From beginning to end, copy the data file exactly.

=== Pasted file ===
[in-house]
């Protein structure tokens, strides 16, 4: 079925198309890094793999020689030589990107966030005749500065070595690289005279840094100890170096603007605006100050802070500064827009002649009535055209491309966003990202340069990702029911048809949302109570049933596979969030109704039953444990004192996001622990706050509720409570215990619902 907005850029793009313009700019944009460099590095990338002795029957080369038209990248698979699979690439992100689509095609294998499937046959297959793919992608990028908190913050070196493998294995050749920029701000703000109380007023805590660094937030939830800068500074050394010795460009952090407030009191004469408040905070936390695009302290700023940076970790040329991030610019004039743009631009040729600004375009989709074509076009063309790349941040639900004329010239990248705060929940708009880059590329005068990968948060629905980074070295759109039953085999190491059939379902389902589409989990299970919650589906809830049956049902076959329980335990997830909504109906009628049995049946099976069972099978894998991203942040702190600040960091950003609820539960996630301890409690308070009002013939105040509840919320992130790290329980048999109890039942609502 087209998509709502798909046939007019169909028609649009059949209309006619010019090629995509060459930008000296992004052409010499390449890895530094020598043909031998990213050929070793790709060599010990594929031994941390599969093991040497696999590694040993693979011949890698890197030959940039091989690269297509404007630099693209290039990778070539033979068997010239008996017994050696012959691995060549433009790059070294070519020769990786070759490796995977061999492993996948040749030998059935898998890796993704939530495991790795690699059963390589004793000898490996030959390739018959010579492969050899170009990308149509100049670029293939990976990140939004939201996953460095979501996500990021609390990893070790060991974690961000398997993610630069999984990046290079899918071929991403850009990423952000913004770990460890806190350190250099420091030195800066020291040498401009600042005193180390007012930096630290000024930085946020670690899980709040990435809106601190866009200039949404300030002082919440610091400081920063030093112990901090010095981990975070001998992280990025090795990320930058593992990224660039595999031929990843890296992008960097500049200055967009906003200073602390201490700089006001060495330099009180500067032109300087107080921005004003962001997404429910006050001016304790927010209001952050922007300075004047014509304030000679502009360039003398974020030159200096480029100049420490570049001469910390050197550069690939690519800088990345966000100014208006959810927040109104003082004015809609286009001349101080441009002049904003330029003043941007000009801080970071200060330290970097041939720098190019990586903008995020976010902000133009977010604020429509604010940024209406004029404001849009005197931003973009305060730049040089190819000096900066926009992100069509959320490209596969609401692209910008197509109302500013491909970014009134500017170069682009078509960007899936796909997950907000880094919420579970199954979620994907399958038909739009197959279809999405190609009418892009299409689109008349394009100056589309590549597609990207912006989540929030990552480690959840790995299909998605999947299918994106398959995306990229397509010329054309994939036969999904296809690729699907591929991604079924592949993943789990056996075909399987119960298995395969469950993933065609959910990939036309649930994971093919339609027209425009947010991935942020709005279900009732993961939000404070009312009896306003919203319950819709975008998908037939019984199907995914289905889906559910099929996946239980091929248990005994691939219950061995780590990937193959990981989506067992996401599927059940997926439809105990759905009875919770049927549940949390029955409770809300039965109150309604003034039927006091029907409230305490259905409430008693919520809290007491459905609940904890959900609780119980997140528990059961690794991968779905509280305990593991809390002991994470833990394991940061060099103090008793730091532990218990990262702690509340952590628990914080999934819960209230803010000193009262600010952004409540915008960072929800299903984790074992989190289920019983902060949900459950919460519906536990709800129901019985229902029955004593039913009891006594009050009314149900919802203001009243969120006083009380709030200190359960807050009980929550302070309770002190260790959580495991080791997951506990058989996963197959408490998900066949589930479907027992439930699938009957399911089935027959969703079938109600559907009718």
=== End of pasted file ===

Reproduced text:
[in-house]
């Protein structure tokens, strides 16, 4: 079925198309890094793999020689030589990107966030005749500065070595690289005279840094100890170096603007605006100050802070500064827009002649009535055209491309966003990202340069990702029911048809949302109570049933596979969030109704039953444990004192996001622990706050509720409570215990619902 907005850029793009313009700019944009460099590095990338002795029957080369038209990248698979699979690439992100689509095609294998499937046959297959793919992608990028908190913050070196493998294995050749920029701000703000109380007023805590660094937030939830800068500074050394010795460009952090407030009191004469408040905070936390695009302290700023940076970790040329991030610019004039743009631009040729600004375009989709074509076009063309790349941040639900004329010239990248705060929940708009880059590329005068990968948060629905980074070295759109039953085999190491059939379902389902589409989990299970919650589906809830049956049902076959329980335990997830909504109906009628049995049946099976069972099978894998991203942040702190600040960091950003609820539960996630301890409690308070009002013939105040509840919320992130790290329980048999109890039942609502 087209998509709502798909046939007019169909028609649009059949209309006619010019090629995509060459930008000296992004052409010499390449890895530094020598043909031998990213050929070793790709060599010990594929031994941390599969093991040497696999590694040993693979011949890698890197030959940039091989690269297509404007630099693209290039990778070539033979068997010239008996017994050696012959691995060549433009790059070294070519020769990786070759490796995977061999492993996948040749030998059935898998890796993704939530495991790795690699059963390589004793000898490996030959390739018959010579492969050899170009990308149509100049670029293939990976990140939004939201996953460095979501996500990021609390990893070790060991974690961000398997993610630069999984990046290079899918071929991403850009990423952000913004770990460890806190350190250099420091030195800066020291040498401009600042005193180390007012930096630290000024930085946020670690899980709040990435809106601190866009200039949404300030002082919440610091400081920063030093112990901090010095981990975070001998992280990025090795990320930058593992990224660039595999031929990843890296992008960097500049200055967009906003200073602390201490700089006001060495330099009180500067032109300087107080921005004003962001997404429910006050001016304790927010209001952050922007300075004047014509304030000679502009360039003398974020030159200096480029100049420490570049001469910390050197550069690939690519800088990345966000100014208006959810927040109104003082004015809609286009001349101080441009002049904003330029003043941007000009801080970071200060330290970097041939720098190019990586903008995020976010902000133009977010604020429509604010940024209406004029404001849009005197931003973009305060730049040089190819000096900066926009992100069509959320490209596969609401692209910008197509109302500013491909970014009134500017170069682009078509960007899936796909997950907000880094919420579970199954979620994907399958038909739009197959279809999405190609009418892009299409689109008349394009100056589309590549597609990207912006989540929030990552480690959840790995299909998605999947299918994106398959995306990229397509010329054309994939036969999904296809690729699907591929991604079924592949993943789990056996075909399987119960298995395969469950993933065609959910990939036309649930994971093919339609027209425009947010991935942020709005279900009732993961939000404070009312009896306003919203319950819709975008998908037939019984199907995914289905889906559910099929996946239980091929248990005994691939219950061995780590990937193959990981989506067992996401599927059940997926439809105990759905009875919770049927549940949390029955409770809300039965109150309604003034039927006091029907409230305490259905409430008693919520809290007491459905609940904890959900609780119980997140528990059961690794991968779905509280305990593991809390002991994470833990394991940061060099103090008793730091532990218990990262702690509340952590628990914080999934819960209230803010000193009262600010952004409540915008960072929800299903984790074992989190289920019983902060949900459950919460519906536990709800129901019985229902029955004593039913009891006594009050009314149900919802203001009243969120006083009380709030200190359960807050009980929550302070309770002190260790959580495991080791997951506990058989996963197959408490998900066949589930479907027992439930699938009957399911089935027959969703079938109600559907009718």